Adams began his advertising career with Foote Cone & Belding, and later, with Brian Monahan and Lyle Dayman, became a partner in the agency Monahan Dayman Adams. They took that company to a successful public listing and Adams became a millionaire in the process.[citation needed] He developed successful campaigns such as Life. Be in it.,[7] Slip, Slop, Slap,[8] Break down the Barriers, Guess whose mum's got a Whirlpool and Watch the big men fly for a Herbert Adams Pie, working with talent such as Fred Schepisi, Alex Stitt, Peter Best, Robyn Archer and Mimmo Cozzolino. Adams left the advertising industry in the 1980s. Monahan Dayman Adams purchased the successful Sydney agency MoJo in 1987 and carried on as MojoMDA. Its lineage can today be traced to Publicis Mojo, an Australian subsidiary of the French multinational advertising and communications company holding Publicis Groupe.[citation needed]

He wrote regular columns for The Age and The Bulletin. He currently writes a weekly column for The Australian.

Film work[edit]

Adams played a key role in the revival of the Australian film industry during the 1970s.[1] He was the author of a 1969 report[9] which led to legislation by Prime Minister John Gorton in 1970 for an Australian Film and Television Development Corporation (later the Australian Film Commission) and the Experimental Film Fund.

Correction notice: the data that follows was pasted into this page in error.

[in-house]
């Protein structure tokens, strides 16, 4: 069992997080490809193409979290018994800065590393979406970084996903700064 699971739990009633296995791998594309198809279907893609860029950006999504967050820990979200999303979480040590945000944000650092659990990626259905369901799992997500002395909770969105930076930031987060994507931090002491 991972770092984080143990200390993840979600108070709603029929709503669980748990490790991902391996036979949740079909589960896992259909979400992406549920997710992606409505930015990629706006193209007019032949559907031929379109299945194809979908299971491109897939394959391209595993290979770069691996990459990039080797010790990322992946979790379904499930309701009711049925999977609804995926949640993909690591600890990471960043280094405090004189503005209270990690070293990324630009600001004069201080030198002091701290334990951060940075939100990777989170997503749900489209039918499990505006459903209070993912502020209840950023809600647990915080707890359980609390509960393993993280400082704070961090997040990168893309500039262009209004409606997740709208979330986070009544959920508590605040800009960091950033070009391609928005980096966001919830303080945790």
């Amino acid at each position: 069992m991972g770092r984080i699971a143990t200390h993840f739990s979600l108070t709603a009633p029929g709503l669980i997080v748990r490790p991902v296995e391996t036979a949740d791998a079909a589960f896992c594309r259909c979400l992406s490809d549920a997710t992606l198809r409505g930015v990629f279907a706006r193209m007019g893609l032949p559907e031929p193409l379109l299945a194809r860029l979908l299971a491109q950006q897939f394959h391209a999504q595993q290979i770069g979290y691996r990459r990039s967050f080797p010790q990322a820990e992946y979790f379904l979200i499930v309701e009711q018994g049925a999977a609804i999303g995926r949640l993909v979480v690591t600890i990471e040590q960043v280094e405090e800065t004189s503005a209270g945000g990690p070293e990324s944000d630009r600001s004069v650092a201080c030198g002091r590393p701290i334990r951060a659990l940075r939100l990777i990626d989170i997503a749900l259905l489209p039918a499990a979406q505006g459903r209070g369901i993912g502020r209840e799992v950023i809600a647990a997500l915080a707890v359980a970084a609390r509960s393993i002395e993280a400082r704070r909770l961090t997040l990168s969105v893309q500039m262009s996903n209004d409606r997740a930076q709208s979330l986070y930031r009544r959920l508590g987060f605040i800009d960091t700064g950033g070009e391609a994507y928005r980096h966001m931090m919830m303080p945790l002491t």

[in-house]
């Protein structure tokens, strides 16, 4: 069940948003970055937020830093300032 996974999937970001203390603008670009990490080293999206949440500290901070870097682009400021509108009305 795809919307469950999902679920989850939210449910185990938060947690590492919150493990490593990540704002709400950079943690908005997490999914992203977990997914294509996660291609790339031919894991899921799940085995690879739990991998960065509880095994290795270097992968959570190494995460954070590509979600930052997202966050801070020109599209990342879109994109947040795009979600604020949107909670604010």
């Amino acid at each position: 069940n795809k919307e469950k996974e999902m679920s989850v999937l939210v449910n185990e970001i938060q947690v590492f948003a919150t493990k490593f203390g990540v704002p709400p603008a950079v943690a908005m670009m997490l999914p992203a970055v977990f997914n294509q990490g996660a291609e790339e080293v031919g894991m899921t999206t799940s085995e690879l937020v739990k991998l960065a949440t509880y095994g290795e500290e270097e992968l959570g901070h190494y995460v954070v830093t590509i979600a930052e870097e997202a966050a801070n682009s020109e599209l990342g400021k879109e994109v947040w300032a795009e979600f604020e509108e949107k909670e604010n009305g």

Together with Barry Jones, Adams was a motivating force behind the Australian Film Television and Radio School which was established under the Whitlam government.[3] Adams played a key role in the development of the South Australian Film Corporation,[3] which was created in 1972 and became a model for similar bodies in other Australian states; and in the establishment of the Australia Council and the Australian Film Development Corporation,[3] laterly known as the Australian Film Commission, the Film Finance Corporation Australia, and Screen Australia. As head of delegation to the Cannes Film Festival, Adams signed Australia's first co-production agreements with France and the UK. He was Chairman of the Australian Film Institute, the Film and Television Board of the Australia Council, the Australian Film Commission, and Film Australia. He helped establish the Australian Caption Service, which provides services for hearing impaired television viewers – and the Travelling Film Festival to take quality films into rural areas.[citation needed]

In the 1960s Adams co-wrote, co-produced and co-directed (as well as serving as cinematographer for) his first feature film Jack and Jill: A Postscript (1969); the first feature to win the AFI Award,[10] and the first Australian film to win the Grand Prix at an international festival.

Adams produced or co-produced other features including the critically panned but hugely popular film adaptation of Barry Humphries' The Adventures of Barry McKenzie, directed by Bruce Beresford, which became the most successful Australian film ever made up to that time. Other films include The Naked Bunyip, Don's Party, The Getting of Wisdom, Lonely Hearts, We of the Never Never, Grendel Grendel Grendel, Fighting Back, Hearts and Minds and Abra Cadabra.